Supreme Court asked to reverse appeals court on law making encouragement of illegal immigration a felony

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WASHINGTON—The Supreme Court has agreed to take up the Trump administration’s legal challenge to an appeals court ruling that struck down on free speech grounds an immigration law that made it a felony to encourage people to come or stay illegally in the United States.

The Trump administration argues the law needs to be revived so those who encourage illegal immigration can be taken to court, but civil libertarians worry that the law is so broadly worded that it violates the First Amendment’s free speech protections.

The law invalidated by a three-judge panel of the 9th Circuit Court of Appeals in 2018 provides “appropriate punishment for defendants who seek enrichment by incentivizing or procuring violations of the immigration laws by aliens who illegally enter or remain in the United States,” the Trump administration stated in its petition filed with the court.

The Supreme Court granted certiorari, or review, Oct. 4 in the case, cited as United States of America v. Sineneng-Smith. Oral arguments have not yet been scheduled in the matter.

The case involves immigration consultant Evelyn Sineneng-Smith of San Jose, Calif., a U.S. citizen who was accused in 2010 by federal prosecutors of duping illegal aliens into paying her fees to file frivolous applications for visas. Her business catered to Filipinos unlawfully present in the United States who worked in the home healthcare field.

Federal law makes it a felony punishable by up to five years imprisonment for anyone who “encourages or induces an alien to come to, enter, or reside in the United States, knowing or in reckless disregard of the fact that such coming to, entry, or residence is or will be in violation of law.” The person can get up to 10 years behind bars if he or she acted “for the purpose of commercial advantage or private financial gain.”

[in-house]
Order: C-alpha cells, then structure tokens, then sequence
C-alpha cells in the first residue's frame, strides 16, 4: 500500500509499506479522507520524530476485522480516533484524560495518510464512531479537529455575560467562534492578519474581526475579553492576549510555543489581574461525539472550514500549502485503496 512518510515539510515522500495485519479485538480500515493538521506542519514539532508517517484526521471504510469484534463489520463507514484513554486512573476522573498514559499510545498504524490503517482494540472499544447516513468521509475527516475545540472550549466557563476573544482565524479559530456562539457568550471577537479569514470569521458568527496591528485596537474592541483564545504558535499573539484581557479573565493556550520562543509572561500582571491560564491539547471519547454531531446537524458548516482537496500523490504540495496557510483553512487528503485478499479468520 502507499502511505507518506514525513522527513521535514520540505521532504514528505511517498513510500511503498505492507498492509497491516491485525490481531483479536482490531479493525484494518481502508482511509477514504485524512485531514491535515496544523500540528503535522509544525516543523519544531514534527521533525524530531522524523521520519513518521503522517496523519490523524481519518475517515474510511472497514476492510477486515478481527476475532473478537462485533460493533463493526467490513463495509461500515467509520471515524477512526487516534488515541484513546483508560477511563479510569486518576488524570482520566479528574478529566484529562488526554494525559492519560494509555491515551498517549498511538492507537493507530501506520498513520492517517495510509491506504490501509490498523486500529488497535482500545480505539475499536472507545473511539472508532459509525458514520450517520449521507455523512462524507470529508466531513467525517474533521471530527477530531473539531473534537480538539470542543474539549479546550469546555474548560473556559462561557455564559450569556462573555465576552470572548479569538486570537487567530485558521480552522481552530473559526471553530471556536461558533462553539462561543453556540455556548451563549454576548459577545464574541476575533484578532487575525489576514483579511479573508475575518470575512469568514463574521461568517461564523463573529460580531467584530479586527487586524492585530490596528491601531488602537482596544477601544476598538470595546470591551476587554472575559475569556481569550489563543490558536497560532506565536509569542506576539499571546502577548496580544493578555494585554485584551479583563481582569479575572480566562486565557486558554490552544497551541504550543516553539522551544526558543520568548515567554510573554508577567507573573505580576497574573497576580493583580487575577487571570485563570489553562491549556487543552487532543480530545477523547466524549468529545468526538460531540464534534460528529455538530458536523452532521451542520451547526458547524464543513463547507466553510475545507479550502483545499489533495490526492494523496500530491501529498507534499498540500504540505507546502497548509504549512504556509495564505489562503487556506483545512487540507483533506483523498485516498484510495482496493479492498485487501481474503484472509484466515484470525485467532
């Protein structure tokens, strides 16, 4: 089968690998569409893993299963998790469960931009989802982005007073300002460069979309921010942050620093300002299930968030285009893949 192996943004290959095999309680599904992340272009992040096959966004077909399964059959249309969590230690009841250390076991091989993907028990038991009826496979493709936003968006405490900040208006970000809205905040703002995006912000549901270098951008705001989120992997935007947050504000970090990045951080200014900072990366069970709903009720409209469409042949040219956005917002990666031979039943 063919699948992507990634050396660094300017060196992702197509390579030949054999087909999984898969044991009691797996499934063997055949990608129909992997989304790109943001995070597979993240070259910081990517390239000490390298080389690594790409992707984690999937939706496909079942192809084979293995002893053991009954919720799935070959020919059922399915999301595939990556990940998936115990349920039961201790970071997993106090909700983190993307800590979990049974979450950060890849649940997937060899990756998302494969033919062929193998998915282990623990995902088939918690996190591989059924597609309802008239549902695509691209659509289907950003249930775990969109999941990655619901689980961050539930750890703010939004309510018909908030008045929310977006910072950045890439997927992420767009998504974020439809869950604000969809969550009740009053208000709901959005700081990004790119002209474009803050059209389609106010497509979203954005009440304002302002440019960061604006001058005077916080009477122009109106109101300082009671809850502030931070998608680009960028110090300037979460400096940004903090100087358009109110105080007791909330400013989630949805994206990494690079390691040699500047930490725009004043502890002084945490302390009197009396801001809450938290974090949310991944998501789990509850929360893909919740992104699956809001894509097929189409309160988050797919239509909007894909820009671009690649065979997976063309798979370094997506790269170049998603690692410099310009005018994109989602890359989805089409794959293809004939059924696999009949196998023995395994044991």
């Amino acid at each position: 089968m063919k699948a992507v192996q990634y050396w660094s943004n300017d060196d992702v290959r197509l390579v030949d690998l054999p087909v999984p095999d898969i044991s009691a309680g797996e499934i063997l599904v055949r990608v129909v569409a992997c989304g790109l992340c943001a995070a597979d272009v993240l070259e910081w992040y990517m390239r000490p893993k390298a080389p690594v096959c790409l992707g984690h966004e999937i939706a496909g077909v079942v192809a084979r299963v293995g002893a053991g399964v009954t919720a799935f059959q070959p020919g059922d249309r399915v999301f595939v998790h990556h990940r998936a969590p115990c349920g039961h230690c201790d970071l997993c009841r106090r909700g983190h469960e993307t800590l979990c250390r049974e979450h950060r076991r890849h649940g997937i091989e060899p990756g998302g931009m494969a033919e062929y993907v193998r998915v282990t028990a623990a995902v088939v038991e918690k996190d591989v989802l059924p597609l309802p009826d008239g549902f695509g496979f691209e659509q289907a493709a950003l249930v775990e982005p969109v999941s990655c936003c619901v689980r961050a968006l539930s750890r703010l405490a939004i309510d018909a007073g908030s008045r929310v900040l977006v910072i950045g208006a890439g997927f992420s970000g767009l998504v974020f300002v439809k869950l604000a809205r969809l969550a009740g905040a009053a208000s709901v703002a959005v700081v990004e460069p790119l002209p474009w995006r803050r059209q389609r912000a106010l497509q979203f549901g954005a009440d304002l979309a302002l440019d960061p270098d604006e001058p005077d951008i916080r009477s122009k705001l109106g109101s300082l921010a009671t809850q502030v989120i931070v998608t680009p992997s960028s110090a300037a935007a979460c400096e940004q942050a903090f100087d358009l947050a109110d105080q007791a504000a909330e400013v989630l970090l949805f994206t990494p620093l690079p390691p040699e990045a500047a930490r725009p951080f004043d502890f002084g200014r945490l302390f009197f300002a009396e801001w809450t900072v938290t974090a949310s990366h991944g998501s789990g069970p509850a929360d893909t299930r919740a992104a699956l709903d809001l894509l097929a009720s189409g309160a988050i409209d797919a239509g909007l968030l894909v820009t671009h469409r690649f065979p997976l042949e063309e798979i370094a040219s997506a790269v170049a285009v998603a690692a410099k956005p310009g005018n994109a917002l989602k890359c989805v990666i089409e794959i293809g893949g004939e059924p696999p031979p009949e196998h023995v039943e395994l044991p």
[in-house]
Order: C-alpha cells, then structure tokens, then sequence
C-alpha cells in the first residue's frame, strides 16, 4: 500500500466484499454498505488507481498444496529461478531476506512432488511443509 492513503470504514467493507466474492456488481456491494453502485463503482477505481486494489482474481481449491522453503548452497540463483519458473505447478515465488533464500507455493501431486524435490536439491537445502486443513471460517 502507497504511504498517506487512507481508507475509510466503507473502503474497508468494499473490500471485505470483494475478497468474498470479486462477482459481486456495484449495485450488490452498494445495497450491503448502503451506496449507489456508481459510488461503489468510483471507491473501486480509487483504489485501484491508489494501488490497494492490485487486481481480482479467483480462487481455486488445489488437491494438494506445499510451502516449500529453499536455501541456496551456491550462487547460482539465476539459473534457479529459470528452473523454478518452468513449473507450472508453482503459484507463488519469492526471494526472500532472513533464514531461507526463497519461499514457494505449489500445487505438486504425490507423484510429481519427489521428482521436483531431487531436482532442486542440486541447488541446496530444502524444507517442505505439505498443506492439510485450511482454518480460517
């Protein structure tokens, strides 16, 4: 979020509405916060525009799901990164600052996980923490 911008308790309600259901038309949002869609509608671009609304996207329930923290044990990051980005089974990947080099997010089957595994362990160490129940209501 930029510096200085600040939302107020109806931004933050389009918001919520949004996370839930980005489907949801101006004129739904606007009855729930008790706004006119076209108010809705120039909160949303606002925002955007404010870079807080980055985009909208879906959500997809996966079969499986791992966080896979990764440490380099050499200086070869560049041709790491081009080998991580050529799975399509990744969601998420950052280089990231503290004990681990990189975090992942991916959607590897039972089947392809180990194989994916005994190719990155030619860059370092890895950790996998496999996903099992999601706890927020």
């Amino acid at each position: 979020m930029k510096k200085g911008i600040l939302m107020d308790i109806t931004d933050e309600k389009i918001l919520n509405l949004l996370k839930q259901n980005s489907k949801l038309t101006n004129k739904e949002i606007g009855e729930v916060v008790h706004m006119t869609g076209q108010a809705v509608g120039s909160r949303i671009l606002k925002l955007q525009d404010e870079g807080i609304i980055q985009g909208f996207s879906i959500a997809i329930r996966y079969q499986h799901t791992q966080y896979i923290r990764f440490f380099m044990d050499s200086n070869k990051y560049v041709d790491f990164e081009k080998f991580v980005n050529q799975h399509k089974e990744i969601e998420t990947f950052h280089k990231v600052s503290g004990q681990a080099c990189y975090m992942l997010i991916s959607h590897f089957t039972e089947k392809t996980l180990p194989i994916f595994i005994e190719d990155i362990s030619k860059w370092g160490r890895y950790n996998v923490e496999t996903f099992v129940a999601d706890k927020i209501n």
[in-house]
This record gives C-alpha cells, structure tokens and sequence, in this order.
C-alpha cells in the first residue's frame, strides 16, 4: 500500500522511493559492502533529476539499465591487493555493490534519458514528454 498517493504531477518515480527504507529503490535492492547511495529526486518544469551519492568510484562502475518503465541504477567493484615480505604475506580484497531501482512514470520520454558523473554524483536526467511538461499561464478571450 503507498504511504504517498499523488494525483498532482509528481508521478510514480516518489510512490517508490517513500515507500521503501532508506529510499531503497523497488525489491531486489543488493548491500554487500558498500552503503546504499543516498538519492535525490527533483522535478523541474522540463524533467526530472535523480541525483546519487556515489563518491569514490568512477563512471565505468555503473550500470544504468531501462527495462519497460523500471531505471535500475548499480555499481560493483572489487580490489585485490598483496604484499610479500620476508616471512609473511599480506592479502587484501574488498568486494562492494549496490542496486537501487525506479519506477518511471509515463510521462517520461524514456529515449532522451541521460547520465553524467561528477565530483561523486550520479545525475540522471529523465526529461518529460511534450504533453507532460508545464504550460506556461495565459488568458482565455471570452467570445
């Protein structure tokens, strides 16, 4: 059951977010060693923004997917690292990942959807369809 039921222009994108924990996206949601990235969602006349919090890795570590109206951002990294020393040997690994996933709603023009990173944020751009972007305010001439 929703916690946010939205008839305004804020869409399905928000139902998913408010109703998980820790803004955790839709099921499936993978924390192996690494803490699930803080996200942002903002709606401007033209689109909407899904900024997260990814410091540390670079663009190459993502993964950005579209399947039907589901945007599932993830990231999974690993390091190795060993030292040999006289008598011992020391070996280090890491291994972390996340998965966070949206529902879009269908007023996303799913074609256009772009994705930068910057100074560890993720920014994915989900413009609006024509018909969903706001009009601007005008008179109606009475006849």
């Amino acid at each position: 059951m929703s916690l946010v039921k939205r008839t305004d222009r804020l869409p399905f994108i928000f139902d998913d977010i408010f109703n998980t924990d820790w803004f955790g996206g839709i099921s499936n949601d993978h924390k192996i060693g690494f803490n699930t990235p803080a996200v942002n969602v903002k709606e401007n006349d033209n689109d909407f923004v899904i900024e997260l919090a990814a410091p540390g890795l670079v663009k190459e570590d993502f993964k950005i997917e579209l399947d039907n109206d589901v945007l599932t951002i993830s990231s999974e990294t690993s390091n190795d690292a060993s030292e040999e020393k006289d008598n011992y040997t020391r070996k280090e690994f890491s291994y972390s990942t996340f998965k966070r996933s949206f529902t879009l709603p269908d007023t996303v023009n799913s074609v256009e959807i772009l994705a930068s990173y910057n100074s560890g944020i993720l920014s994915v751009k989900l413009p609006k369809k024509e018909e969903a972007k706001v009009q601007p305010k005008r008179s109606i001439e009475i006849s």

In 2013 Sineneng-Smith was convicted of violating the federal law, part of 18 U.S.C. 1324, by inducing an alien to “come to, enter or reside” in the United States.

On appeal, the 9th Circuit panel found the law was “unconstitutionally overbroad” because it “criminalizes a substantial amount of protected expression in relation to the statute’s narrow legitimate sweep.” The law “potentially criminalizes the simple words—spoken to a son, a wife, a parent, a friend, a neighbor, a coworker, a student, a client—’I encourage you to stay here.’”

The Trump administration rejects the circuit court’s “hypotheticals” as overblown and is asking the Supreme Court to resurrect what it calls “an important tool” for immigration law enforcement efforts.

Cecillia Wang, deputy legal director of the American Civil Liberties Union rejected the government’s reasoning, as reported by Bloomberg Law.

“It would be disastrous” if the Supreme Court were to upend the 9th Circuit ruling, Wang said. “Anytime you hear a government lawyer saying ‘trust us’ when our free speech rights are at stake, you should run in the other direction.”

Wang offered an example pulled from a high-profile immigration case concerning the controversial Deferred Action for Childhood Arrivals (DACA) program that is scheduled to come before the Supreme Court for oral arguments on Nov. 12. That case is cited as Department of Homeland Security v. Regents of the University of California.

“I write an op-ed saying, ‘I disagree with the U.S. immigration laws and I believe that ‘Dreamers’ should stay in the U.S., you belong here,’” she said. “I can’t leave it up to good faith in prosecutors not to come after me and try to throw me in federal prison for doing that.”

“Dreamers” is a reference to children brought to the country illegally whose deportation proceedings were stayed under former President Barack Obama’s DACA program. President Donald Trump ordered that DACA, which Obama created by executive fiat, be abolished but the courts have ordered the Trump administration to keep the program operating.

The Supreme Court begins its new term this Monday, Oct. 7.

This article by Matthew Vadum appeared Oct. 6, 2019, in The Epoch Times.